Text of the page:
Law and Truth in Biblical and Rabbinic Literature

Available
Product Details
Price
$43.20
Publisher
Indiana University Press
Publish Date
Pages
240
Dimensions
6.3 X 9.3 X 0.9 inches | 1.05 pounds
Language
English
Type
Hardcover
EAN/UPC
9780253354112

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About the Author

Chaya T. Halberstam is Assistant Professor in the Department of Religious Studies at Indiana University Bloomington.

Reviews

"Precedent for reining in the reach of religious authorities . . . exists very far back in the Jewish legal tradition, or so argues Indiana University's Chaya T. Halberstam in Law and Truth in Biblical and Rabbinic Literature (Indiana, February). The Torah may posit religious law that can be applied to human conduct, but the earliest rabbis, in Halberstam's readings, weren't so sure that humans could interpret, gather evidence, and administer justice with anything like divine precision."--Josh Lambert, Tablet Magazine - project Nextbook

"Can we ever be sure we know the truth? Does being religious mean you are sure you know what God wants? Halberstam explores these questions in the Bible and among the rabbis of the Mishnah, in both legal and theological contexts. Analyzing large swaths of texts from the Mishnah, Mekhilta, Sifra, and Sifre, Halberstam focuses on case studies from three areas--ritual laws of purity, civil law, and capital punishment. In each case, she emphasizes the things that the Bible took for granted and the ways in which the Rabbis problematized those assumptions, replacing them with legal constructs. Trained in biblical studies and expanding those skills into rabbinics, Halberstam is more sensitive than most to the ways in which the Rabbis departed from their biblical sources. She applies the latest theories in the study of rabbinics to the texts before her, teasing out a basic underlying worldview. ...thought-provoking...convincing. Bibliography, index, notes."--Jewish Book World / Jewish Book Council

"This interdisciplinary book makes a contribution to understanding the rabbinic legal process and rabbinic sensibilities, incorporating law, logic, narrative, feminism, and theology to explicate rabbinic legal authority and its limits. It is divided into two parts: 'Truth and Human Jurisprudence' and 'Truth and Divine Justice.' Halberstam asks, 'How can humans ever attain the knowledge required to administer and implement divine law and render perfect justice ...?' The author (Indiana Univ., Bloomington) deals with rabbinic juridical decision-making and standards of proof, establishing facts and evidence, rabbinic juridical procedure, and the shaping of law. She does a nice job of distinguishing between testimony that stands (qayemet) and is nullified (betalah) and a judge who either acquits (mezakeh) or convicts (mehayeb). She argues that early rabbinic jurisprudence is characterized by uncertainty--that rabbinic understandings of the law were filled with doubt, ambiguity, and indeterminacy as to the possibility of justice on the stage of human history. Summing Up: Recommended. Upper-level undergraduates and above. -- Choice"--D. B. Levy, Touro College, Lander College for Women, November 2010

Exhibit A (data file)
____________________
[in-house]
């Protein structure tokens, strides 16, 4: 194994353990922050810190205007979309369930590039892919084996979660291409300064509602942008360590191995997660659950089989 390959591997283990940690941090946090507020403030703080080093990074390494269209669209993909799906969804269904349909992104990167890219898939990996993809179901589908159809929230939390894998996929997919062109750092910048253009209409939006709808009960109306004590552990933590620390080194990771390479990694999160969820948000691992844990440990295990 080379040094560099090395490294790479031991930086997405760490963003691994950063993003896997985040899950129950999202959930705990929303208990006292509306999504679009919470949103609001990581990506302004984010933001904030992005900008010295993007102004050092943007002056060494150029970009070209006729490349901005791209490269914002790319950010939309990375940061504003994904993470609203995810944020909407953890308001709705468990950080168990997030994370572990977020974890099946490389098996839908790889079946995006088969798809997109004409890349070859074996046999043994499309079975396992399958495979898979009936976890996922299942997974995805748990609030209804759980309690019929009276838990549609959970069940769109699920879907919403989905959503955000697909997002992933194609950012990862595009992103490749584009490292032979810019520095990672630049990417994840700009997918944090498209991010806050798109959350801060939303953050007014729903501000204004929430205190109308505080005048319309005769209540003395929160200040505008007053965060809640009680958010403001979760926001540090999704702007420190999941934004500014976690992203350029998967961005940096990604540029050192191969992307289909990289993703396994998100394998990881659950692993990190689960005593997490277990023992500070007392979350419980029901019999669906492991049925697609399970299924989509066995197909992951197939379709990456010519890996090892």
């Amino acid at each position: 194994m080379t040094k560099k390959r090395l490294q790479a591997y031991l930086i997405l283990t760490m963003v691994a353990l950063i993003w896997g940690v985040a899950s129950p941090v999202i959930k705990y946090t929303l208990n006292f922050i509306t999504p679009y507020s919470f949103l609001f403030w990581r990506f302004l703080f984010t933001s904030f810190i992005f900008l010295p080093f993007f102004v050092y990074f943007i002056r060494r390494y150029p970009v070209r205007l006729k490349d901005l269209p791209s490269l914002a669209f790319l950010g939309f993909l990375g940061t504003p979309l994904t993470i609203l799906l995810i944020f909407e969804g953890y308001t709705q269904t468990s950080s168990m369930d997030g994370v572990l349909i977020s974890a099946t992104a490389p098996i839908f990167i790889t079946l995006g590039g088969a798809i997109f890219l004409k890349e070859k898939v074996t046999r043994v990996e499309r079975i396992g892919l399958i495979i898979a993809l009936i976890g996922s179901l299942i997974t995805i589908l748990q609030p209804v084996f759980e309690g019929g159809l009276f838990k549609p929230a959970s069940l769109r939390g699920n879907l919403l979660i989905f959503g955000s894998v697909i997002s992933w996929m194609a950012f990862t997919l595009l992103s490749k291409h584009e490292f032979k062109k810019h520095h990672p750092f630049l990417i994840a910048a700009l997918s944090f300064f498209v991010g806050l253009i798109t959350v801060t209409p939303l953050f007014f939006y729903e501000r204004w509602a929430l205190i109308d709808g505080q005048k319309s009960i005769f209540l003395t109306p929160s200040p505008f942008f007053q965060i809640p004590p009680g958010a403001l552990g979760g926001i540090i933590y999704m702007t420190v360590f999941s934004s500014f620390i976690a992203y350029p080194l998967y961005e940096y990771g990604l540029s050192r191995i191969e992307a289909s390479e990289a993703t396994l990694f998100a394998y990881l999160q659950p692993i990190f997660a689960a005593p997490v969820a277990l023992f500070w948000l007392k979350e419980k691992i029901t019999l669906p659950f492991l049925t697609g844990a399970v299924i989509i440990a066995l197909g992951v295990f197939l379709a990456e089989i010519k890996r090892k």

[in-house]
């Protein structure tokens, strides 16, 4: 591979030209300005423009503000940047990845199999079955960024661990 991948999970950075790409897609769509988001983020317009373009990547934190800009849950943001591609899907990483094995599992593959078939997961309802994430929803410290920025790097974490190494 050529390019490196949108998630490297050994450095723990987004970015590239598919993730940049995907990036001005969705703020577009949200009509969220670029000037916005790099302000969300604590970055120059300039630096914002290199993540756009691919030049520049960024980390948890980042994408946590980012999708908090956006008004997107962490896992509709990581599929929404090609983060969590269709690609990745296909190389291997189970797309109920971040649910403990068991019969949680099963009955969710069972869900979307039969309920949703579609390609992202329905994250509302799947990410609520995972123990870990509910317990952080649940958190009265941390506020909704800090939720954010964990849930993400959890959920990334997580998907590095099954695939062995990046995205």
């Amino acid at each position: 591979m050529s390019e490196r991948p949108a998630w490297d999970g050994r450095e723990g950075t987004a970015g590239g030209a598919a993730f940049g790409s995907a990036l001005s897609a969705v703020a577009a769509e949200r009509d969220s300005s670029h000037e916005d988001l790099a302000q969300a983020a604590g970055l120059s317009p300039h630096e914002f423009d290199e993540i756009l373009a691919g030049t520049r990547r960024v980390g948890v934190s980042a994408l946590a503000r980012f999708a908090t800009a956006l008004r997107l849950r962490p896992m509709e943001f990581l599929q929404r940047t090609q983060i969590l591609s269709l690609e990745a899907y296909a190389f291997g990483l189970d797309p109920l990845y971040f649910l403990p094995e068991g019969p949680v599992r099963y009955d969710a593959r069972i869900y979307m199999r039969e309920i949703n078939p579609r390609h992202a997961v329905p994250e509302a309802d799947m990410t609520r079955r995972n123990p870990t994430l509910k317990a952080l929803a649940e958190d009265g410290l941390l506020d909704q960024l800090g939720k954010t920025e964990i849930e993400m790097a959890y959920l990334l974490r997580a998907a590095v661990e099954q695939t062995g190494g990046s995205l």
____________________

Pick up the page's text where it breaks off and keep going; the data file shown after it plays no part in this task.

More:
"fix this."--

"This interdisciplinary book makes a contribution to understanding the rabbinic legal process and rabbinic sensibilities, incorporating law, logic, narrative, feminism, and theology to explicate rabbinic legal authority and its limits. . . . Recommended."--Choice

"Law and Truth makes for fascinating reading, even if one doesn't completely accept its premise. . . . [T]he discussions of the difference between biblical and rabbinic text are important for anyone looking to understand the development of the Jewish religion. June 25, 2010"--The Reporter

"Trained in biblical studies and expanding those skills into rabbinics, Halberstam is more sensitive than most to the ways in which the Rabbis departed from their biblical sources. She applies the latest theories in the study of rabbinics to the texts before her, teasing out a basic underlying worldview. . . . thought-provoking . . . convincing."--Jewish Book World

"The book will be welcomed by those seeking to understand some of the intellectual and practical dilemmas faced by the early rabbis, in particular areas."--H-Judaic

"Adds an important aspect to our understanding of rabbinic legal thinking specifically, as well as to our understanding of rabbinic sensibilities and rabbinic piety in general."--Charlotte Elisheva Fonrobert, Stanford University